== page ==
The official adaptation of the famous board game Mysterium!

Mysterium is a cooperative deduction game set in the 1920s in which a ghost guides a group of psychics to uncover a murderer, as well as the weapon and location of the murder, using only visual clues. Choose your way to play: take on the role of the ghost who gives others clues, or as one of the psychics trying to decipher the abstract "Vision Cards".

It was the first project developed as a part of cooperation between Playsoft and Asmodee. I was responsible for the entire technical side of the project, from preparing a quote and estimations, to training juniors.

One of the main challenges from the technical side was multiplayer implementation. Publisher insisted on using their in-house solution for backend and multiplayer state control, as it was already used in one of their other games. Unfortunately, the solution has a lot of technical limitations - for starters, it was designed for symmetrical, competetive, turn-based games with only one player interacting with the state of the game at any given time. By comparison, Mysterium is a cooperative, asymmetrical game, and while the manual defines a concept of a "turn", it's also completely real-time, with all players making their decisions ad hoc. Backend also doesn't offer the most basic multiplayer features, like allowing players to change the existing lobby settings or even manually starting the game. We narrowly avoided turning it into a complete hack-job by some ingenious out of a box engineering. Most features players come to expect are simulated seamlessly client-side, outside of the real backend logic.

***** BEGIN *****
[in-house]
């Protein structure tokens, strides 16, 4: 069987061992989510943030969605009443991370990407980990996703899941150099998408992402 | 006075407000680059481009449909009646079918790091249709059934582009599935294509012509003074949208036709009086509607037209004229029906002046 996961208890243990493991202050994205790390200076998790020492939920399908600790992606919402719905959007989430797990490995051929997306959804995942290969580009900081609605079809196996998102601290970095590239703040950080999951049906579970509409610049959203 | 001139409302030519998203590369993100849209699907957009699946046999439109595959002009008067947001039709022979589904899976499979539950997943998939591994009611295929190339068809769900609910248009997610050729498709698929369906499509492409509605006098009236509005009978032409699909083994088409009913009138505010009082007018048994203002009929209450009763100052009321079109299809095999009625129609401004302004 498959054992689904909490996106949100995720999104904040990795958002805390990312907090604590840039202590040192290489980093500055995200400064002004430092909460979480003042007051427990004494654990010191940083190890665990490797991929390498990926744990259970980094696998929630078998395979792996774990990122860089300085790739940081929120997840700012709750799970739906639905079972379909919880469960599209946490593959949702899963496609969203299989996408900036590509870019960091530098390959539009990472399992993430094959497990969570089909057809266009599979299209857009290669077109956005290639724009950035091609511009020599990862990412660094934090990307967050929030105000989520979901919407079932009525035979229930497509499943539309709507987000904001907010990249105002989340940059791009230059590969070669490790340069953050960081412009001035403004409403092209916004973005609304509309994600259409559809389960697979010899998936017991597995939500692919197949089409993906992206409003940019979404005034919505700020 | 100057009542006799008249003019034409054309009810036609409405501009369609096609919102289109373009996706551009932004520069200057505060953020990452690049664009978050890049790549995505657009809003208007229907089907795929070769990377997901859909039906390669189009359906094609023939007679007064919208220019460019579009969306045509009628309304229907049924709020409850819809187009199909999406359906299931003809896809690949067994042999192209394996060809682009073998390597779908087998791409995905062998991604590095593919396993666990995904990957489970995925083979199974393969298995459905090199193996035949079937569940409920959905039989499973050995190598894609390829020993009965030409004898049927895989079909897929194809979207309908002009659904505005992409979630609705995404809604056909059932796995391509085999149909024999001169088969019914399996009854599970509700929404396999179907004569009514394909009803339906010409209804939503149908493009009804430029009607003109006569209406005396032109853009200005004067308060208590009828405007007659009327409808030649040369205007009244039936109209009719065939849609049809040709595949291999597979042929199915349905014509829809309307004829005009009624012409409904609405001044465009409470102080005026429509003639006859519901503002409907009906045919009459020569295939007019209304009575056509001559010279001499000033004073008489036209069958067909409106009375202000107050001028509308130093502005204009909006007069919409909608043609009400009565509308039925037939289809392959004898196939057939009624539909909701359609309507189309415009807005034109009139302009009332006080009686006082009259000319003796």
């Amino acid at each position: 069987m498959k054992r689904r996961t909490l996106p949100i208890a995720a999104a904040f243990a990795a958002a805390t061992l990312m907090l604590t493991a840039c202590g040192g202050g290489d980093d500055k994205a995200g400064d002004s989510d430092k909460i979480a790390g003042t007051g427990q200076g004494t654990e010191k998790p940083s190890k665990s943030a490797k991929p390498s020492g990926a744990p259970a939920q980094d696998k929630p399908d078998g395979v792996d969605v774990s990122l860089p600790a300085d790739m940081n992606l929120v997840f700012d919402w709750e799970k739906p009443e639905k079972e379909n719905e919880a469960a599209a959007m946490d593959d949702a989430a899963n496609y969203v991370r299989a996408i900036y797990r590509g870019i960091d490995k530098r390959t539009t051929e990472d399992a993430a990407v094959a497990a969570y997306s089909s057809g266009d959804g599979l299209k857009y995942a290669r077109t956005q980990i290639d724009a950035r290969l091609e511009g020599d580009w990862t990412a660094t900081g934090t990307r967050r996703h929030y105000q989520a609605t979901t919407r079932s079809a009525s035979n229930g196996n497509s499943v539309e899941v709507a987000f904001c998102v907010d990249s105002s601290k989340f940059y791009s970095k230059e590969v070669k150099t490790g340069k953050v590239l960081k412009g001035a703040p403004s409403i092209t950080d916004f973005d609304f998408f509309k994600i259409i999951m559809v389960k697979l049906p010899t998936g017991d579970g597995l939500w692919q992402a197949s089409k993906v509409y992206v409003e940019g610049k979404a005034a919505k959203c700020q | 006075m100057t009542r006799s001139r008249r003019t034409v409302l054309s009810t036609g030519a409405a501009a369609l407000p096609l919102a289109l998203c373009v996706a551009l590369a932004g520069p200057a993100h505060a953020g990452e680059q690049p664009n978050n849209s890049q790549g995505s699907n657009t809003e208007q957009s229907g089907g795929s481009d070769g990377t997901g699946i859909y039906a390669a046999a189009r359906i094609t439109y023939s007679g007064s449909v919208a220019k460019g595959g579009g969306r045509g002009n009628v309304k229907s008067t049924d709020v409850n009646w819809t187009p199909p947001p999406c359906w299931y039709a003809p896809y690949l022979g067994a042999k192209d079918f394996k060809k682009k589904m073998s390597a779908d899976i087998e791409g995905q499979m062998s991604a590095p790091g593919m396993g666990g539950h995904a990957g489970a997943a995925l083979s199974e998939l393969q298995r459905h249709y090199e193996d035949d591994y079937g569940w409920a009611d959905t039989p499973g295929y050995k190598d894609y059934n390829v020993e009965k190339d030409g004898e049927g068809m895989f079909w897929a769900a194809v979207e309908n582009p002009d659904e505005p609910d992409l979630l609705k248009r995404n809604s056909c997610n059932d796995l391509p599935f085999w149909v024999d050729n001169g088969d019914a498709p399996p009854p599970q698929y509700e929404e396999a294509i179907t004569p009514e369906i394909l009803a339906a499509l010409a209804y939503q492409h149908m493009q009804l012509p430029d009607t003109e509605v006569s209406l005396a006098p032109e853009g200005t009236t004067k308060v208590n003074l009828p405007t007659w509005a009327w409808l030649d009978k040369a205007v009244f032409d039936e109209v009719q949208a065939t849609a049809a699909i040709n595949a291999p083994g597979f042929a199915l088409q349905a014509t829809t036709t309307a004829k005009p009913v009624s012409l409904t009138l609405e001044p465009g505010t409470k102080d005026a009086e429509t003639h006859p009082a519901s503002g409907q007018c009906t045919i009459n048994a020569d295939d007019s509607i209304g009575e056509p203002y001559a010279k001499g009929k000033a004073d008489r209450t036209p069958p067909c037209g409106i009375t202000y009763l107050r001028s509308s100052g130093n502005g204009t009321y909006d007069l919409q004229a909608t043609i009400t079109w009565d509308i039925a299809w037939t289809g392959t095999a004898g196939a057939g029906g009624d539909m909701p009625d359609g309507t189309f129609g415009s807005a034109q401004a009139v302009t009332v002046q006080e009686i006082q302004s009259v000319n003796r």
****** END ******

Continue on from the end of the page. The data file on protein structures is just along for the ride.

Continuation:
Another challenging, but also very interesting, feature to design and develop was AI. "Mysterium" gameplay is all about communication via image, and there is no single winning strategy or algorithm that could allow AI to perform well. Perfect AI for a game like this is AI that behaves like human, but how to translate associations - physical, cultural, or abstract - between few hundred cards, each with very detailed art - without outright cheating, as that would hardly make for a compelling gameplay? We came up with completely custom card estimation system, in which every one is described with keywords - which could be objects, colours, themes or even moods - with varying weights from the strongest to the weakest. We also involved volunteers - board game fans - into card estimation process by preparing questionnaires and secondary helper app. As a result we ended up with a huge base of ontology for the entire card pool. Our AI players, both filling in for the ghost or for the mediums, can then traverse this base to make correct - and more importantly human-like - decisions during the game. As strength of relation between each pair of cards isn't simplified to a single variable, both human players and AI can make use of more "meta" strategies, such as using multiple seemingly tangentially related cards that share the same concept in order to accentuate it.

After initial release we were also able to use analytics - analytics used for good not evil, that must be the first one in this industry, huh? - to further fine tune our association base by detecting which cards real human players play together.

Game mechanics are complemented by a single player story mode written by our designer Aleks Druzhinin. It's a classic whodunnit mystery with a paranormal twist, in which you play as a journalist trying to uncover culprits in a series of seemingly unrelated murders in 1920s.

"Mysterium" was a modest success. We followed the base game with expansion sets - "Hidden Signs" and "Secrets & Lies" - based on the board game expansions, as well as some free unlockable content and challenges. We also introduced some new mechanics and features exclusive to the digital game, like Blitz mode and hot-seat mode.

You can buy "Mysterium" on Steam, Android, and iOS.